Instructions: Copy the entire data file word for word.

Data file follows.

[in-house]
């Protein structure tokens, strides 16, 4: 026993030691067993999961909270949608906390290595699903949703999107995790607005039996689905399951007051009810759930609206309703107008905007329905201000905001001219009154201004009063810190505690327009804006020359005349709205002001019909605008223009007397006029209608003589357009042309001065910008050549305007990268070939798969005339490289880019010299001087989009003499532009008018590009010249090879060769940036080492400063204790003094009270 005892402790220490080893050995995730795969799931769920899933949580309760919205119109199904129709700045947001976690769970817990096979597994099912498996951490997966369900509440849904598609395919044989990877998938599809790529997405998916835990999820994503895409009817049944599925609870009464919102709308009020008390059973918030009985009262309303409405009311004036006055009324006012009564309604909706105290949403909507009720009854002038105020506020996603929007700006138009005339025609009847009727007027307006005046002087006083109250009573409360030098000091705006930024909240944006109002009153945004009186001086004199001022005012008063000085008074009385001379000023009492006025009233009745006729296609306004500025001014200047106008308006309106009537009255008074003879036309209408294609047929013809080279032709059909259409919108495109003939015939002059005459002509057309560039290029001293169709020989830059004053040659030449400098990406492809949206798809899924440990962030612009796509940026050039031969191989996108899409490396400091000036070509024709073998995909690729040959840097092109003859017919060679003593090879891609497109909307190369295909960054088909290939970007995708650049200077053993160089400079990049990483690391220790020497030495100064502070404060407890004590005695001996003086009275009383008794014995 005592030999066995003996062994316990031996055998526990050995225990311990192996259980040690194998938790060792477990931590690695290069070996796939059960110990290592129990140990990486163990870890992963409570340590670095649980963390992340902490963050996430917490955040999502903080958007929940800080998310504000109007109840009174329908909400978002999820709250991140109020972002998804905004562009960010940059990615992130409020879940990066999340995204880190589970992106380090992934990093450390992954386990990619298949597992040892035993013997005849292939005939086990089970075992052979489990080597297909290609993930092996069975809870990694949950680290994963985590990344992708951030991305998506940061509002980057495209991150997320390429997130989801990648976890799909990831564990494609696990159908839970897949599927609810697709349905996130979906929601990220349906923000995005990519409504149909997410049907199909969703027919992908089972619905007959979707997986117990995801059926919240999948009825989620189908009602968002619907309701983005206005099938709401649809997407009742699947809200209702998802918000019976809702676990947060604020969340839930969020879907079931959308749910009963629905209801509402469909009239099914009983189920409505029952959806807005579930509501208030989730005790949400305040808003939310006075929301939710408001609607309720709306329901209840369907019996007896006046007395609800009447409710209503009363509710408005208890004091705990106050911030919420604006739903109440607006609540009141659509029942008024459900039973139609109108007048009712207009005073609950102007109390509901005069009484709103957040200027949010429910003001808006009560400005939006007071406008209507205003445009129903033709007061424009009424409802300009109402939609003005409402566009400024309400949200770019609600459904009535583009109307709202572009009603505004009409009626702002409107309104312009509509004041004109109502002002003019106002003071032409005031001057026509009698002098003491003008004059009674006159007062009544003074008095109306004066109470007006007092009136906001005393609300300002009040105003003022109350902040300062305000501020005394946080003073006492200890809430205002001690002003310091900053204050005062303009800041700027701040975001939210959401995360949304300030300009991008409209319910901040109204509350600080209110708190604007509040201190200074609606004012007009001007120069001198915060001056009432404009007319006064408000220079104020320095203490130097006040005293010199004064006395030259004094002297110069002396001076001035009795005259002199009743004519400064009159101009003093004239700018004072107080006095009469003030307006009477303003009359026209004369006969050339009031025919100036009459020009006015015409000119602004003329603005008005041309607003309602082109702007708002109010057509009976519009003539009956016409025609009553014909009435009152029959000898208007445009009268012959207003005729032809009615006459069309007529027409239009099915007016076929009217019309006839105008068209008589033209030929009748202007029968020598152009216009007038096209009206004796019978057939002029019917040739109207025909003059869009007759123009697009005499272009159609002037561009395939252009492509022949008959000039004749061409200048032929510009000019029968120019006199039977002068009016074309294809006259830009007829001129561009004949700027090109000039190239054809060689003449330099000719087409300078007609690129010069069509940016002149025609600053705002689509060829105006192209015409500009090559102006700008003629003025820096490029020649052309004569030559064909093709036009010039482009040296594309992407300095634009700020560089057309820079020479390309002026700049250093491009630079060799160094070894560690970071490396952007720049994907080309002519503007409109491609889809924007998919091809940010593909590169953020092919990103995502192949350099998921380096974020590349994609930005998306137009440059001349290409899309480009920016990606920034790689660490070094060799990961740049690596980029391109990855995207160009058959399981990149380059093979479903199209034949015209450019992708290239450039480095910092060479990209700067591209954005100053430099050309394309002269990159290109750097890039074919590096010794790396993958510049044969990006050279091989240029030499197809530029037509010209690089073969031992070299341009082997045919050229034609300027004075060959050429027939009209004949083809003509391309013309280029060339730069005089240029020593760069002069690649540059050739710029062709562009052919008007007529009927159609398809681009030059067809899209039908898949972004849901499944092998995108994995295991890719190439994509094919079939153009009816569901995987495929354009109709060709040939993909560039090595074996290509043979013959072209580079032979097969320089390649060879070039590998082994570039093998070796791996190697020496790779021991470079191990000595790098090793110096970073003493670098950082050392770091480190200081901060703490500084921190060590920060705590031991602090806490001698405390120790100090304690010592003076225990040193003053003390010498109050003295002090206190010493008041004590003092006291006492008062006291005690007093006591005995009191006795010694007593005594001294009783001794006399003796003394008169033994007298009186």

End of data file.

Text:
[in-house]
């Protein structure tokens, strides 16, 4: 026993030691067993999961909270949608906390290595699903949703999107995790607005039996689905399951007051009810759930609206309703107008905007329905201000905001001219009154201004009063810190505690327009804006020359005349709205002001019909605008223009007397006029209608003589357009042309001065910008050549305007990268070939798969005339490289880019010299001087989009003499532009008018590009010249090879060769940036080492400063204790003094009270 005892402790220490080893050995995730795969799931769920899933949580309760919205119109199904129709700045947001976690769970817990096979597994099912498996951490997966369900509440849904598609395919044989990877998938599809790529997405998916835990999820994503895409009817049944599925609870009464919102709308009020008390059973918030009985009262309303409405009311004036006055009324006012009564309604909706105290949403909507009720009854002038105020506020996603929007700006138009005339025609009847009727007027307006005046002087006083109250009573409360030098000091705006930024909240944006109002009153945004009186001086004199001022005012008063000085008074009385001379000023009492006025009233009745006729296609306004500025001014200047106008308006309106009537009255008074003879036309209408294609047929013809080279032709059909259409919108495109003939015939002059005459002509057309560039290029001293169709020989830059004053040659030449400098990406492809949206798809899924440990962030612009796509940026050039031969191989996108899409490396400091000036070509024709073998995909690729040959840097092109003859017919060679003593090879891609497109909307190369295909960054088909290939970007995708650049200077053993160089400079990049990483690391220790020497030495100064502070404060407890004590005695001996003086009275009383008794014995 005592030999066995003996062994316990031996055998526990050995225990311990192996259980040690194998938790060792477990931590690695290069070996796939059960110990290592129990140990990486163990870890992963409570340590670095649980963390992340902490963050996430917490955040999502903080958007929940800080998310504000109007109840009174329908909400978002999820709250991140109020972002998804905004562009960010940059990615992130409020879940990066999340995204880190589970992106380090992934990093450390992954386990990619298949597992040892035993013997005849292939005939086990089970075992052979489990080597297909290609993930092996069975809870990694949950680290994963985590990344992708951030991305998506940061509002980057495209991150997320390429997130989801990648976890799909990831564990494609696990159908839970897949599927609810697709349905996130979906929601990220349906923000995005990519409504149909997410049907199909969703027919992908089972619905007959979707997986117990995801059926919240999948009825989620189908009602968002619907309701983005206005099938709401649809997407009742699947809200209702998802918000019976809702676990947060604020969340839930969020879907079931959308749910009963629905209801509402469909009239099914009983189920409505029952959806807005579930509501208030989730005790949400305040808003939310006075929301939710408001609607309720709306329901209840369907019996007896006046007395609800009447409710209503009363509710408005208890004091705990106050911030919420604006739903109440607006609540009141659509029942008024459900039973139609109108007048009712207009005073609950102007109390509901005069009484709103957040200027949010429910003001808006009560400005939006007071406008209507205003445009129903033709007061424009009424409802300009109402939609003005409402566009400024309400949200770019609600459904009535583009109307709202572009009603505004009409009626702002409107309104312009509509004041004109109502002002003019106002003071032409005031001057026509009698002098003491003008004059009674006159007062009544003074008095109306004066109470007006007092009136906001005393609300300002009040105003003022109350902040300062305000501020005394946080003073006492200890809430205002001690002003310091900053204050005062303009800041700027701040975001939210959401995360949304300030300009991008409209319910901040109204509350600080209110708190604007509040201190200074609606004012007009001007120069001198915060001056009432404009007319006064408000220079104020320095203490130097006040005293010199004064006395030259004094002297110069002396001076001035009795005259002199009743004519400064009159101009003093004239700018004072107080006095009469003030307006009477303003009359026209004369006969050339009031025919100036009459020009006015015409000119602004003329603005008005041309607003309602082109702007708002109010057509009976519009003539009956016409025609009553014909009435009152029959000898208007445009009268012959207003005729032809009615006459069309007529027409239009099915007016076929009217019309006839105008068209008589033209030929009748202007029968020598152009216009007038096209009206004796019978057939002029019917040739109207025909003059869009007759123009697009005499272009159609002037561009395939252009492509022949008959000039004749061409200048032929510009000019029968120019006199039977002068009016074309294809006259830009007829001129561009004949700027090109000039190239054809060689003449330099000719087409300078007609690129010069069509940016002149025609600053705002689509060829105006192209015409500009090559102006700008003629003025820096490029020649052309004569030559064909093709036009010039482009040296594309992407300095634009700020560089057309820079020479390309002026700049250093491009630079060799160094070894560690970071490396952007720049994907080309002519503007409109491609889809924007998919091809940010593909590169953020092919990103995502192949350099998921380096974020590349994609930005998306137009440059001349290409899309480009920016990606920034790689660490070094060799990961740049690596980029391109990855995207160009058959399981990149380059093979479903199209034949015209450019992708290239450039480095910092060479990209700067591209954005100053430099050309394309002269990159290109750097890039074919590096010794790396993958510049044969990006050279091989240029030499197809530029037509010209690089073969031992070299341009082997045919050229034609300027004075060959050429027939009209004949083809003509391309013309280029060339730069005089240029020593760069002069690649540059050739710029062709562009052919008007007529009927159609398809681009030059067809899209039908898949972004849901499944092998995108994995295991890719190439994509094919079939153009009816569901995987495929354009109709060709040939993909560039090595074996290509043979013959072209580079032979097969320089390649060879070039590998082994570039093998070796791996190697020496790779021991470079191990000595790098090793110096970073003493670098950082050392770091480190200081901060703490500084921190060590920060705590031991602090806490001698405390120790100090304690010592003076225990040193003053003390010498109050003295002090206190010493008041004590003092006291006492008062006291005690007093006591005995009191006795010694007593005594001294009783001794006399003796003394008169033994007298009186």